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wants ? " " Forgiveness," whispered the spirit, "pity, “ What made you come, Linda ? charity that is love." And her soul above its wreck “ Remorse." of life cried for help that it might still have strength to " Oh, Linda ! ” aid another whose ruin was more utter than her own. “ Remorse, remorse, remorse ! Do you know what

As if help could come down to her from out the it is like? It" — bending forward with a hissing whisvastness of the spheres, she drew her curtain and per — " it is hell! There is no other hell. I am sure pressed her face against the pane to look up into the of it. I don't know where it ends, but it begins here,” night. Lo! The great hollow of the firmament was and she struck her heart. ablaze with red, fleecy flame. The curtain of gray was “ Linda,” said Agnes calmly and earnestly,“ you are withdrawn from the immaculate earth, and its inviolate not strong enough to bear any excitement of feeling, snows throbbed and blushed rose-red beneath the cor- The slightest will bring on that dreadful cough. Let uscating glow of the overhanging heaven. Above, on the past go! Let it all go,” she said with visible emoa field of molten white, advanced and retreated the au- tion. “ We cannot bring it back, we cannot change it, roral bosts. Armies gleaming in prismatic hues, with we cannot ever forget it. But we can forgive it. We streamers of green and rose, violet and gold, far afloat, can forgive it, Linda.” were marshalling toward the zenith. Giant figures " Can you forgive it?” rushed onward like clouds driven before the wind, yet “ Yes. Now I can say yes with my heart and soul. only to disperse and to fly back with trackless speed I am not sure, not sure that even yesterday I could bare and banners amain into the infinite azure from whence said so without a single pang of reservation. I am so they came. Through the ever-shifting phantasmagoria human, I - I loved him so much, Linda. shone the steadfast stars. Ariadne’s Crown was set in that I see you, I forgive everything, everything; and silver nimbus ; Cassiopea's Chair was panoplied with if I have ever wronged you by even a thought, may violet lights; Capella, red and lurid, looked forth from you forgive me, and may God. But we must not talk a yellow aureola; spears of fire shot through and through about it. Even I am not strong enough for that the “mild influence” of the Pleiades ; while the blaz- and you, it will kill you.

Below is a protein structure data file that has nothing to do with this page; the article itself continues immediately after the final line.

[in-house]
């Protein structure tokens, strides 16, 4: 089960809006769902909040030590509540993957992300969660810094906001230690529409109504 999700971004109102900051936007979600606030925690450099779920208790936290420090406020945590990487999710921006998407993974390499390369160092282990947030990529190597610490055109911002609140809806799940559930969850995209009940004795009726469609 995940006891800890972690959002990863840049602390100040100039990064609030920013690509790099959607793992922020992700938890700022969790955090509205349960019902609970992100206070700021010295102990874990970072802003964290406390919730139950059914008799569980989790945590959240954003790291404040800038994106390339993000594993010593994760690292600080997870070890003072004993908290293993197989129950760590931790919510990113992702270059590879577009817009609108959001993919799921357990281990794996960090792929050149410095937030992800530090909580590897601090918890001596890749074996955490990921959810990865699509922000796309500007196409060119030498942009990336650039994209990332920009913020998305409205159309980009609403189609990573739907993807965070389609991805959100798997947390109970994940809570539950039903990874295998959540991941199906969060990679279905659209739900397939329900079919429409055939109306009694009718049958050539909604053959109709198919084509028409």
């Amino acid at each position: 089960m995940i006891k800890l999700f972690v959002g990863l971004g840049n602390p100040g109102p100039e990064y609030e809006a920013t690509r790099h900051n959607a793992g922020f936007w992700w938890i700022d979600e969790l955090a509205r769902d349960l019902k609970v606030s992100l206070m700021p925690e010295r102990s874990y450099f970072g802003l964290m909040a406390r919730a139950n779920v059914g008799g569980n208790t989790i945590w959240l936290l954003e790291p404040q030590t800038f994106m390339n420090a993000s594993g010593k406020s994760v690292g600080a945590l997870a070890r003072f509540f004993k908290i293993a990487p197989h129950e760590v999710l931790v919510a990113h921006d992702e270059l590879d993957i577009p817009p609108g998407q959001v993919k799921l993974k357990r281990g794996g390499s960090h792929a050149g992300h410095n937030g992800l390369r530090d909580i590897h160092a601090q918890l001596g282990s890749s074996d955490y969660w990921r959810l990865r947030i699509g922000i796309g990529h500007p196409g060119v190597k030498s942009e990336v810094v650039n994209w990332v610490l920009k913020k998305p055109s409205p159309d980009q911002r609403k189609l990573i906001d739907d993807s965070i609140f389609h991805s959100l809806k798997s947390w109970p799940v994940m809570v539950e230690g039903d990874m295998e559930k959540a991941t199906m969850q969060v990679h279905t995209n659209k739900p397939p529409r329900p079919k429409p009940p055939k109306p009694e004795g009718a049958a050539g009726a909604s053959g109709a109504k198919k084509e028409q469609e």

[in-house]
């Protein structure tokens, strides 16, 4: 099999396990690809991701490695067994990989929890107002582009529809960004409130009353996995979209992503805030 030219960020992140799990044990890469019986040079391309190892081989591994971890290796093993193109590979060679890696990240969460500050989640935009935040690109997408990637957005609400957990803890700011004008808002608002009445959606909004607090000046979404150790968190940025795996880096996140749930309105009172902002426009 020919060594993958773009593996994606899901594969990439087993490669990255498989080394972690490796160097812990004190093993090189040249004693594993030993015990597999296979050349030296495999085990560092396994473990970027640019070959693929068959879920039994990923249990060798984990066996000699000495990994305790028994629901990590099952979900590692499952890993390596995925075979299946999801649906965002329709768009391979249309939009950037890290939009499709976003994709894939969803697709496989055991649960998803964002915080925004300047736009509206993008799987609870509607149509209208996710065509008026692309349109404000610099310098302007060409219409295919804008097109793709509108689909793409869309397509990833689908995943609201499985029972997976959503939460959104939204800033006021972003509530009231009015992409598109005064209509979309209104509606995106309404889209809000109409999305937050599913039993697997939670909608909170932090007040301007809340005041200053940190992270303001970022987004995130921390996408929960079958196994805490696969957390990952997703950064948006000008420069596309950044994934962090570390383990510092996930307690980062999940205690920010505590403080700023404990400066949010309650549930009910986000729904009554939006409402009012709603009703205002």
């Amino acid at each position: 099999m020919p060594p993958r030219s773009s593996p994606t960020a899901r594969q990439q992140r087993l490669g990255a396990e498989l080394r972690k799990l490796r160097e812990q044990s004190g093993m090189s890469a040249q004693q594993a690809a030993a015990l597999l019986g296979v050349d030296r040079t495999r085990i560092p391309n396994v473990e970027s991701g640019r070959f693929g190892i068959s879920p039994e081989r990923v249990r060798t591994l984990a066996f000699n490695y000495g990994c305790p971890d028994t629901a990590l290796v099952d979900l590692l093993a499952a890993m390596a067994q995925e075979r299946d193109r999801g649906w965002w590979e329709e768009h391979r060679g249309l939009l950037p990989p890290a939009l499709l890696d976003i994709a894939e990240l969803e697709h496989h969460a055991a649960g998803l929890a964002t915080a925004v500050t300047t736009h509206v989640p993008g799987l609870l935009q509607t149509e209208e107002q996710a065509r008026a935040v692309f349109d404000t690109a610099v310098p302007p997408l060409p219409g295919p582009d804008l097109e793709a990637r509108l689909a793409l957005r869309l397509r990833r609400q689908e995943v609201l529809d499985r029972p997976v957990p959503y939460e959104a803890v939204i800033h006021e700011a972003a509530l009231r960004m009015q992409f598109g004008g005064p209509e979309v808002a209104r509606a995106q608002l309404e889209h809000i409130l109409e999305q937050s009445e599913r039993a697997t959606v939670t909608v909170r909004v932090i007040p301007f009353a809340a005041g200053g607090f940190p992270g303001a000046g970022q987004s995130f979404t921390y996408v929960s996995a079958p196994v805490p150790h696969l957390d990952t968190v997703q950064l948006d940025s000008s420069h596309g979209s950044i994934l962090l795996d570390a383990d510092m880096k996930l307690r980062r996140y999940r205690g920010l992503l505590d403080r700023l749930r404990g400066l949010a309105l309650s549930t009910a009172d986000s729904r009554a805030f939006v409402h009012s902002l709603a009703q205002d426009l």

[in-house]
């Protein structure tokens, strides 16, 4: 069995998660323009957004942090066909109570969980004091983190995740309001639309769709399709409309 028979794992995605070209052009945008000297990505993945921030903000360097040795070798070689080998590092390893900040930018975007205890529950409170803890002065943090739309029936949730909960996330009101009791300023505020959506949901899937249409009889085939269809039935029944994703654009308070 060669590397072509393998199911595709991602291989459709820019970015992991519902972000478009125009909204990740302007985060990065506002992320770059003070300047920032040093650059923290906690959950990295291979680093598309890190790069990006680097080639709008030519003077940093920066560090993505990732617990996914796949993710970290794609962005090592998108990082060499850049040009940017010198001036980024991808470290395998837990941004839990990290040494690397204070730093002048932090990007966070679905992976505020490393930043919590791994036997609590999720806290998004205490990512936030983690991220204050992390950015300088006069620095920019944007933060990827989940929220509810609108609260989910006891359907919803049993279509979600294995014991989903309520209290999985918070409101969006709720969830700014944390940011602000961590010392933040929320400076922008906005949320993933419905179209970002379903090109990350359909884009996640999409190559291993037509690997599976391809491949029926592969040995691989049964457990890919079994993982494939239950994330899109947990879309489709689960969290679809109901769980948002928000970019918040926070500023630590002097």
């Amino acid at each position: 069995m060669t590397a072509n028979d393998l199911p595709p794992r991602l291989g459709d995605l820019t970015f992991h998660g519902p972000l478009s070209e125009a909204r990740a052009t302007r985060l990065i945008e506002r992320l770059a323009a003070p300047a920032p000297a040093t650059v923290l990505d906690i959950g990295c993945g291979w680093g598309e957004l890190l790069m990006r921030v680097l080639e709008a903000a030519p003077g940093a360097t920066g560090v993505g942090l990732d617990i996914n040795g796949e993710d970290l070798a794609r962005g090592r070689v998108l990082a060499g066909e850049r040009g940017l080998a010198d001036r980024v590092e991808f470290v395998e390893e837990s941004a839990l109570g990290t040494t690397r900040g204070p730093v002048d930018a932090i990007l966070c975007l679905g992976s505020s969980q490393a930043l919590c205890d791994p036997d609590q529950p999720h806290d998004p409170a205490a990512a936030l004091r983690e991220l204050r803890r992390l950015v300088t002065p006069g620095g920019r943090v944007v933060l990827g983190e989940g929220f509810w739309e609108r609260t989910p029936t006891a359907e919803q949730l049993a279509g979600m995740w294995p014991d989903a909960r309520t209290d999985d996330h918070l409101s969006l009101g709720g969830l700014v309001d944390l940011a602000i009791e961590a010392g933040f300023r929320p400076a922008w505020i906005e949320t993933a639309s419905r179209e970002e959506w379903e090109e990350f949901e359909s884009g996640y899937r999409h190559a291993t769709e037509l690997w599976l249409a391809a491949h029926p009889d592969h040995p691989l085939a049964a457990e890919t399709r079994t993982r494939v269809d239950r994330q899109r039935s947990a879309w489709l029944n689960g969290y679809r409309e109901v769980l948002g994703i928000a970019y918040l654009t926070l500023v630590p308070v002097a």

You must not." ing arch of the zenith cast its projecting splendor south- “ I will," and the thin lips closed tight as of old. ward till it spread like a veil of enchantment before “ I came here to talk. If it kills me, let it. It is the the eyes of Orion.

only chance of righteous death left to me. It's

my

last Was this phantasmal commotion but the outermost chance to cast off this load this awful load here;” and throb of an omnipotent solar storm that moment raging she again put her hand on her heart. more than ninety millions of miles away? Did it flash"}} you could know what I suffered when I did not from that central sphere to her vibrating sight in the know where you were, when I thought that I should twinkling of her eyelid ? Then it was not difficult to never know, you would be glad now that I have this discern in matter the promise and potency of all ter- chance to cast my burden off.”. restrial life,” in matter thus quickened, poised, and “How did you find out, Linda ?” upheld by unerring law and omnipotent Love! “ And “ By Mary Ben. And she would never have told what are we?” she asked, looking inward upon the me, for I had met her many times before and she gave sleeping women on the bed. “ What are we but atoms

no hint, but she saw how I felt, how I looked ; she of that matter kindled by a spark of the Divine Flame? knew it was my last chance, and told me.

And Capheld by immutable law, and saved by illimitable Love!” | tain Ben brought me to Boston. It was a dreadful And human passion, human sorrow, even the mighty night; but the waves were smoother than the railroad. ache of a human heart, seemed to dwindle before the I thought the motion of the cars would kill me, but it significant blaze of elemental splendor. No less the did not. I was to live to reach here, and you. Why morning dawned low and gray. There was the opaque don't you ask me a single question ?” sky. There was the wintry earth. There was the "I cannot think of one that is not too full of pain, leaden atmosphere. There was the racking cough. Linda, to us both.” There was life, as it is, and there, waiting but a “ Pain ! I expect pain. What else have I ever had little farther on, was Death.